In Melbourne's National Museum, snakes are every-day visitors. They come from far and wide to?
In Melbourne's National Museum, snakes are every-day visitors. They come from far and wide to lend themselves in the interests of natural history. But their part is, literally, an unconscious one, wrapped in a dream of ether.
In the capable hands of Mr. P. C. Boswell they are used to cast their own replicas, first in plaster and then in latex rubber.
This specimen is a Tiger snake, and he seems a little restless, even under the influence of ether. The reason for the operation is that snakes do not keep too well when dead and taxidermy is seldom a great success with reptiles.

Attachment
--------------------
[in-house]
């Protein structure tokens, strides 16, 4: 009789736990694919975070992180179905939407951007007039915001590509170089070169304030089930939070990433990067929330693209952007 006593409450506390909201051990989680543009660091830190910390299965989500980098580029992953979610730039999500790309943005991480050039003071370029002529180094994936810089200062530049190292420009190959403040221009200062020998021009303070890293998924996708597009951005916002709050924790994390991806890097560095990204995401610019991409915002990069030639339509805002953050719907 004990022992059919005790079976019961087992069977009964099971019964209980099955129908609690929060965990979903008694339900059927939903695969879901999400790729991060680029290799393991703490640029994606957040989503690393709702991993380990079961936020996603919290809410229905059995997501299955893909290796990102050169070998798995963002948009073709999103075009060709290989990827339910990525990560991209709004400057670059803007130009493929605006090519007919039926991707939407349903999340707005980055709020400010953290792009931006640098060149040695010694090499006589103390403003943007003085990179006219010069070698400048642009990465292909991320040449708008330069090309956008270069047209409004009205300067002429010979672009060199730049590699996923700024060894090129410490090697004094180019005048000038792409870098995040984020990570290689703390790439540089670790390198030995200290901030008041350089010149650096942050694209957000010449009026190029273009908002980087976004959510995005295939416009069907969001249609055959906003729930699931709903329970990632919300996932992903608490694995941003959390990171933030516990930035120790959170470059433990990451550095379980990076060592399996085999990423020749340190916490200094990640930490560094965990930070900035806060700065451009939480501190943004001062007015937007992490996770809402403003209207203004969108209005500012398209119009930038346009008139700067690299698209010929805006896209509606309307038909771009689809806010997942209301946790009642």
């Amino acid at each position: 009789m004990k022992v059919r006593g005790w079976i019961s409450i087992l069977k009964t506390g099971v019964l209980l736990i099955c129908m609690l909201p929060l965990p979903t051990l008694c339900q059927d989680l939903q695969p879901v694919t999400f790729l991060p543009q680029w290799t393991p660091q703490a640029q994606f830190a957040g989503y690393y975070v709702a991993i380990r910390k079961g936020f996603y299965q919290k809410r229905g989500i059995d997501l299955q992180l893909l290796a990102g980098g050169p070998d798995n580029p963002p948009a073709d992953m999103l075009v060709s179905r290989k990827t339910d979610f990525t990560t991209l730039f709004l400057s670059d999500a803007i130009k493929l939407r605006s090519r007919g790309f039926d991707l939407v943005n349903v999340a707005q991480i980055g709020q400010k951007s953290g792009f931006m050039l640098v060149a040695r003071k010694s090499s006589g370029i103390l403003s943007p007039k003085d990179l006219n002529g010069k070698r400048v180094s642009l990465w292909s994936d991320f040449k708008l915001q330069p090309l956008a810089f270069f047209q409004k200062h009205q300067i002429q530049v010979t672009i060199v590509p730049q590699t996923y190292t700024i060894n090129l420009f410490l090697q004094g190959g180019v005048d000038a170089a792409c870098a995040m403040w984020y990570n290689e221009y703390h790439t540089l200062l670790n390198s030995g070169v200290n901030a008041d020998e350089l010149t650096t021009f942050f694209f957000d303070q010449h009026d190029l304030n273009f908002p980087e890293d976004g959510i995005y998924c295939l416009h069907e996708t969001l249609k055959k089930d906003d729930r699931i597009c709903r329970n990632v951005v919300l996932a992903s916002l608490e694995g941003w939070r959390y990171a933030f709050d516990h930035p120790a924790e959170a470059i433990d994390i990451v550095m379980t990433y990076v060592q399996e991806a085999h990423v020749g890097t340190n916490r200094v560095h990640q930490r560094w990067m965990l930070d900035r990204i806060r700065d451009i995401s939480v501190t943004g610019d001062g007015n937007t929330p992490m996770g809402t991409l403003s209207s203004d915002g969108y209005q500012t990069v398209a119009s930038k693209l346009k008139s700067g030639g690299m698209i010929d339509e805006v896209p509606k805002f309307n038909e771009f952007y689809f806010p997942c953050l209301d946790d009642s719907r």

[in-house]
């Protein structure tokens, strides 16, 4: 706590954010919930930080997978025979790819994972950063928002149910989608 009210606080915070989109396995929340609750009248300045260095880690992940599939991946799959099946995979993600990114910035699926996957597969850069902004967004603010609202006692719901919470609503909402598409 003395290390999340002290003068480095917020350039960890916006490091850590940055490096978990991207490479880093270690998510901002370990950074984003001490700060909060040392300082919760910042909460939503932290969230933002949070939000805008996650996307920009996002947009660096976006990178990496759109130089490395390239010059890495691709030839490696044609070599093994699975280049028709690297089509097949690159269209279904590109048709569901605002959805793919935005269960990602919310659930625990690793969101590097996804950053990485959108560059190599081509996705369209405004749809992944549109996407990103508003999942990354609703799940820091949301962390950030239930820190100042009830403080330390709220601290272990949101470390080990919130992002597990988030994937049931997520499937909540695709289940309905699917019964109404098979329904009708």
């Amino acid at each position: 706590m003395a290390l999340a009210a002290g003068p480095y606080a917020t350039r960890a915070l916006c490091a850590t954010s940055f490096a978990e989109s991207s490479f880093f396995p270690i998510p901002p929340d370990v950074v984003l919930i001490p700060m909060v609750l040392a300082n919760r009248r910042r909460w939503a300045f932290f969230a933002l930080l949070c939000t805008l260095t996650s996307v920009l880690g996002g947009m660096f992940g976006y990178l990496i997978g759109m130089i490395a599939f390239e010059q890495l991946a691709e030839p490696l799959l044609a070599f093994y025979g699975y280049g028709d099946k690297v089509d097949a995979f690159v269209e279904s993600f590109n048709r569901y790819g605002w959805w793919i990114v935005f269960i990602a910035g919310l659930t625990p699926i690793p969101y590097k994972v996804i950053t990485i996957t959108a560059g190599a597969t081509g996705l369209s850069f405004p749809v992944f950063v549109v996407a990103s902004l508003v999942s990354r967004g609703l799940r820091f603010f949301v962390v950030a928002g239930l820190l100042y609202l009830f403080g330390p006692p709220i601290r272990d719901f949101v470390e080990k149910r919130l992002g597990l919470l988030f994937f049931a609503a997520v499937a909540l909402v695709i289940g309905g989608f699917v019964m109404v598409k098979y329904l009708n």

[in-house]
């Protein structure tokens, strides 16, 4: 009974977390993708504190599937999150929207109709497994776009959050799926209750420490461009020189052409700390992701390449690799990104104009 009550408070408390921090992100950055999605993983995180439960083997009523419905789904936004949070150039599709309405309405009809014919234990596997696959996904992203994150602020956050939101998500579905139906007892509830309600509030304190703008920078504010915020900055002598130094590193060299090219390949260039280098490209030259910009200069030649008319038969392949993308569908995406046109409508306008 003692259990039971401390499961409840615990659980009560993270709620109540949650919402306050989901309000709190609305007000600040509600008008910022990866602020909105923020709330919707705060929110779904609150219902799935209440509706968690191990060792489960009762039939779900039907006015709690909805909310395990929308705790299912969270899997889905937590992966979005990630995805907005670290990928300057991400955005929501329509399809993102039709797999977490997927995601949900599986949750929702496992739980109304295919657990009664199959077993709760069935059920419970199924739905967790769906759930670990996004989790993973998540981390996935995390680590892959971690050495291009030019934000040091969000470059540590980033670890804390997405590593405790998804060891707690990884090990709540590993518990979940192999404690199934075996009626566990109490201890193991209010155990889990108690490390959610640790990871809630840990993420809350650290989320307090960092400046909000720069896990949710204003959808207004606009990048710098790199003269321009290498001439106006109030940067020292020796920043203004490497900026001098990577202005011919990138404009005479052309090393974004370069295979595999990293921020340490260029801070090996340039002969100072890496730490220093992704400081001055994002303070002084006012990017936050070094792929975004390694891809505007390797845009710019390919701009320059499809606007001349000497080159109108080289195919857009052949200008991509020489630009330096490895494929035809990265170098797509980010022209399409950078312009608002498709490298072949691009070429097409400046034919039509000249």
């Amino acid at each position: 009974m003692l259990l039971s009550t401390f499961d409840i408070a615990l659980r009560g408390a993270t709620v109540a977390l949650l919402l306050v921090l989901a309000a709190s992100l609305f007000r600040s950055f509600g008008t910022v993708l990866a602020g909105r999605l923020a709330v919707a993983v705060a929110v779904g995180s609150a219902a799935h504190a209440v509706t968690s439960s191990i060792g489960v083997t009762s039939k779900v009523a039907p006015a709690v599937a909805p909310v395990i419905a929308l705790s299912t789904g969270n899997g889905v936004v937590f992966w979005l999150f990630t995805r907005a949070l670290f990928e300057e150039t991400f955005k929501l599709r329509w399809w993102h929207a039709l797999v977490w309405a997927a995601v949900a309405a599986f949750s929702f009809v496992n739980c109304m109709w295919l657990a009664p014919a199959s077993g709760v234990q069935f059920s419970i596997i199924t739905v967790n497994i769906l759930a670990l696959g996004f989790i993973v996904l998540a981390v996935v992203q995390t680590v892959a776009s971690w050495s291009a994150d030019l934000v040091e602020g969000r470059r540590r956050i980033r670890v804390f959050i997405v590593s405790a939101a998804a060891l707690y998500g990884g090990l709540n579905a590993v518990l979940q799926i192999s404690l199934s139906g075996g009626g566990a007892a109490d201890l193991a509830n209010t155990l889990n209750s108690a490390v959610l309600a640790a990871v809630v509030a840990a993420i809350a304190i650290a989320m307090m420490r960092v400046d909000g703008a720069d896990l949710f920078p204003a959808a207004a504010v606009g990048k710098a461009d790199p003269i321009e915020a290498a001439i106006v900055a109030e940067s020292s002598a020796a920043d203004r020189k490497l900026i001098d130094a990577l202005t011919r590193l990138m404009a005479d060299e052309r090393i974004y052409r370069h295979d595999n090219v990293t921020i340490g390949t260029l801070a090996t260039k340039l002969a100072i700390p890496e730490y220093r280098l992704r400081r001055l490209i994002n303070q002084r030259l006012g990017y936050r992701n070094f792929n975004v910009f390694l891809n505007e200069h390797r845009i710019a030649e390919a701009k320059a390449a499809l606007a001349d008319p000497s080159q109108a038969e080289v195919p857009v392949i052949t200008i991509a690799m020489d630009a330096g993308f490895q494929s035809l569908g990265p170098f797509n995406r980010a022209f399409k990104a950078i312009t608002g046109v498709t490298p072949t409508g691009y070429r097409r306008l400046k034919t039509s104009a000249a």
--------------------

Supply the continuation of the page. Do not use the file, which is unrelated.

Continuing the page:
Instead, the Museum prefers to have exact replicas - and here is how it is achieved.
Released from his quick-drying plaster cast, the snake quickly recovers. In the meantime, Mr. Boswell paints the inside of the mould with specially prepared latex liquid which quickly sets. When it is removed, the exact shape and markings of the snake are reproduced. And when the finishing touches are added with a paint brush, the model is almost indistinguishable from the real thing.